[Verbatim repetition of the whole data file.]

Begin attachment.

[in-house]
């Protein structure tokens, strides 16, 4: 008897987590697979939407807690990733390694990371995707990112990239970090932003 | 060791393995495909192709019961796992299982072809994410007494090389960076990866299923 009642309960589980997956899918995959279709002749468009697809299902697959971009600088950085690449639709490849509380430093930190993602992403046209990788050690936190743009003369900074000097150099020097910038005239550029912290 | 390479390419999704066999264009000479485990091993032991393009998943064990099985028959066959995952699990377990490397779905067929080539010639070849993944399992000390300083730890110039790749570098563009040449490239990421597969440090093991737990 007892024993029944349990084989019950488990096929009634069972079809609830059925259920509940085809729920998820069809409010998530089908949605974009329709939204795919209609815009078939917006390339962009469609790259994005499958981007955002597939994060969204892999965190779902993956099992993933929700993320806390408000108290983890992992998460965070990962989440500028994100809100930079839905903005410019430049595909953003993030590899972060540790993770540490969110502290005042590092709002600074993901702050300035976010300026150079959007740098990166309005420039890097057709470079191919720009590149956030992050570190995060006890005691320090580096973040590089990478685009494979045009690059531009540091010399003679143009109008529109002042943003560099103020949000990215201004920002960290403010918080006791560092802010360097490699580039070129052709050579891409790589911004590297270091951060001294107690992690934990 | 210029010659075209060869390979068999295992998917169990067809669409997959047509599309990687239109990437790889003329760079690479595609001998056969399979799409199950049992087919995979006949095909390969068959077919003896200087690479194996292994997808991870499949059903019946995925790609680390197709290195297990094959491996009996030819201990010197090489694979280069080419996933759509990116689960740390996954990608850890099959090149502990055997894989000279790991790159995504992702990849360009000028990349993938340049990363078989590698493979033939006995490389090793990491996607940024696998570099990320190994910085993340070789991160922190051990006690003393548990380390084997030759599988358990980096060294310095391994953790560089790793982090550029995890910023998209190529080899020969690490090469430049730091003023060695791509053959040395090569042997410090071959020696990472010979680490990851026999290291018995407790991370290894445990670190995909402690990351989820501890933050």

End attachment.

[in-house]
């Protein structure tokens, strides 16, 4: 008897987590697979939407807690990733390694990371995707990112990239970090932003 | 060791393995495909192709019961796992299982072809994410007494090389960076990866299923 009642309960589980997956899918995959279709002749468009697809299902697959971009600088950085690449639709490849509380430093930190993602992403046209990788050690936190743009003369900074000097150099020097910038005239550029912290 | 390479390419999704066999264009000479485990091993032991393009998943064990099985028959066959995952699990377990490397779905067929080539010639070849993944399992000390300083730890110039790749570098563009040449490239990421597969440090093991737990 007892024993029944349990084989019950488990096929009634069972079809609830059925259920509940085809729920998820069809409010998530089908949605974009329709939204795919209609815009078939917006390339962009469609790259994005499958981007955002597939994060969204892999965190779902993956099992993933929700993320806390408000108290983890992992998460965070990962989440500028994100809100930079839905903005410019430049595909953003993030590899972060540790993770540490969110502290005042590092709002600074993901702050300035976010300026150079959007740098990166309005420039890097057709470079191919720009590149956030992050570190995060006890005691320090580096973040590089990478685009494979045009690059531009540091010399003679143009109008529109002042943003560099103020949000990215201004920002960290403010918080006791560092802010360097490699580039070129052709050579891409790589911004590297270091951060001294107690992690934990 | 210029010659075209060869390979068999295992998917169990067809669409997959047509599309990687239109990437790889003329760079690479595609001998056969399979799409199950049992087919995979006949095909390969068959077919003896200087690479194996292994997808991870499949059903019946995925790609680390197709290195297990094959491996009996030819201990010197090489694979280069080419996933759509990116689960740390996954990608850890099959090149502990055997894989000279790991790159995504992702990849360009000028990349993938340049990363078989590698493979033939006995490389090793990491996607940024696998570099990320190994910085993340070789991160922190051990006690003393548990380390084997030759599988358990980096060294310095391994953790560089790793982090550029995890910023998209190529080899020969690490090469430049730091003023060695791509053959040395090569042997410090071959020696990472010979680490990851026999290291018995407790991370290894445990670190995909402690990351989820501890933050």